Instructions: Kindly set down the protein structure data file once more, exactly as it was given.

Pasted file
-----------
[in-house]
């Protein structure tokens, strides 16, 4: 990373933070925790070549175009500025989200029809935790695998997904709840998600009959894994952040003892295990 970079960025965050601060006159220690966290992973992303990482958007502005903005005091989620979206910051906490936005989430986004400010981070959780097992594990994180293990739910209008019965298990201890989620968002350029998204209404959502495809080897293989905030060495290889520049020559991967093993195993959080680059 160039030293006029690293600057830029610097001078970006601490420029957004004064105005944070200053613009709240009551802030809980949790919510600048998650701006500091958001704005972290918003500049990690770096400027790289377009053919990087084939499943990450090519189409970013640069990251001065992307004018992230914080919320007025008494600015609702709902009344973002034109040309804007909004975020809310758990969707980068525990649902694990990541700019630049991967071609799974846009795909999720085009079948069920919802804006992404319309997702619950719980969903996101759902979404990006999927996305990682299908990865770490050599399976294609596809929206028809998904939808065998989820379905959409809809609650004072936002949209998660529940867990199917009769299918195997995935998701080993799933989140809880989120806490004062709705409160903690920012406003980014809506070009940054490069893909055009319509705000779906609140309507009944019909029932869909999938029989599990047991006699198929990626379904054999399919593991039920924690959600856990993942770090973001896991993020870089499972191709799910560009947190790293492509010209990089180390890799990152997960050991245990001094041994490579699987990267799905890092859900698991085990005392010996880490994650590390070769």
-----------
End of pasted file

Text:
[in-house]
């Protein structure tokens, strides 16, 4: 990373933070925790070549175009500025989200029809935790695998997904709840998600009959894994952040003892295990 970079960025965050601060006159220690966290992973992303990482958007502005903005005091989620979206910051906490936005989430986004400010981070959780097992594990994180293990739910209008019965298990201890989620968002350029998204209404959502495809080897293989905030060495290889520049020559991967093993195993959080680059 160039030293006029690293600057830029610097001078970006601490420029957004004064105005944070200053613009709240009551802030809980949790919510600048998650701006500091958001704005972290918003500049990690770096400027790289377009053919990087084939499943990450090519189409970013640069990251001065992307004018992230914080919320007025008494600015609702709902009344973002034109040309804007909004975020809310758990969707980068525990649902694990990541700019630049991967071609799974846009795909999720085009079948069920919802804006992404319309997702619950719980969903996101759902979404990006999927996305990682299908990865770490050599399976294609596809929206028809998904939808065998989820379905959409809809609650004072936002949209998660529940867990199917009769299918195997995935998701080993799933989140809880989120806490004062709705409160903690920012406003980014809506070009940054490069893909055009319509705000779906609140309507009944019909029932869909999938029989599990047991006699198929990626379904054999399919593991039920924690959600856990993942770090973001896991993020870089499972191709799910560009947190790293492509010209990089180390890799990152997960050991245990001094041994490579699987990267799905890092859900698991085990005392010996880490994650590390070769």